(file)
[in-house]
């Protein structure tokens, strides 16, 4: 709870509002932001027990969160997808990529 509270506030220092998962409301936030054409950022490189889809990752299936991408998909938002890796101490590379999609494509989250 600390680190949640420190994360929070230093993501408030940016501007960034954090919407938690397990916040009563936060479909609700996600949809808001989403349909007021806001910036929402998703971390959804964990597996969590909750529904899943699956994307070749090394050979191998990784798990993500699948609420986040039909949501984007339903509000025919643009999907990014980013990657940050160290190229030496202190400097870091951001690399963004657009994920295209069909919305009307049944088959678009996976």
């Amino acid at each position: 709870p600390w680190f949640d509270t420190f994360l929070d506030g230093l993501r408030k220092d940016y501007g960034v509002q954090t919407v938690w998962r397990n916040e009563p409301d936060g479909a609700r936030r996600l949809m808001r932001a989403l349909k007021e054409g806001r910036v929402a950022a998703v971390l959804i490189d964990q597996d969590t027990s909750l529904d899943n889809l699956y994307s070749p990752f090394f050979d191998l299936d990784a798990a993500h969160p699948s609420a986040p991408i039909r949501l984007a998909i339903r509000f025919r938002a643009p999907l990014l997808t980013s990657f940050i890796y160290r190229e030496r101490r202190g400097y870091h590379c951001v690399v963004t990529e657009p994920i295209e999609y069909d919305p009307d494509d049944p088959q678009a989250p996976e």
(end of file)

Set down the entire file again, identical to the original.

[in-house]
């Protein structure tokens, strides 16, 4: 709870509002932001027990969160997808990529 509270506030220092998962409301936030054409950022490189889809990752299936991408998909938002890796101490590379999609494509989250 600390680190949640420190994360929070230093993501408030940016501007960034954090919407938690397990916040009563936060479909609700996600949809808001989403349909007021806001910036929402998703971390959804964990597996969590909750529904899943699956994307070749090394050979191998990784798990993500699948609420986040039909949501984007339903509000025919643009999907990014980013990657940050160290190229030496202190400097870091951001690399963004657009994920295209069909919305009307049944088959678009996976």
């Amino acid at each position: 709870p600390w680190f949640d509270t420190f994360l929070d506030g230093l993501r408030k220092d940016y501007g960034v509002q954090t919407v938690w998962r397990n916040e009563p409301d936060g479909a609700r936030r996600l949809m808001r932001a989403l349909k007021e054409g806001r910036v929402a950022a998703v971390l959804i490189d964990q597996d969590t027990s909750l529904d899943n889809l699956y994307s070749p990752f090394f050979d191998l299936d990784a798990a993500h969160p699948s609420a986040p991408i039909r949501l984007a998909i339903r509000f025919r938002a643009p999907l990014l997808t980013s990657f940050i890796y160290r190229e030496r101490r202190g400097y870091h590379c951001v690399v963004t990529e657009p994920i295209e999609y069909d919305p009307d494509d049944p088959q678009a989250p996976e």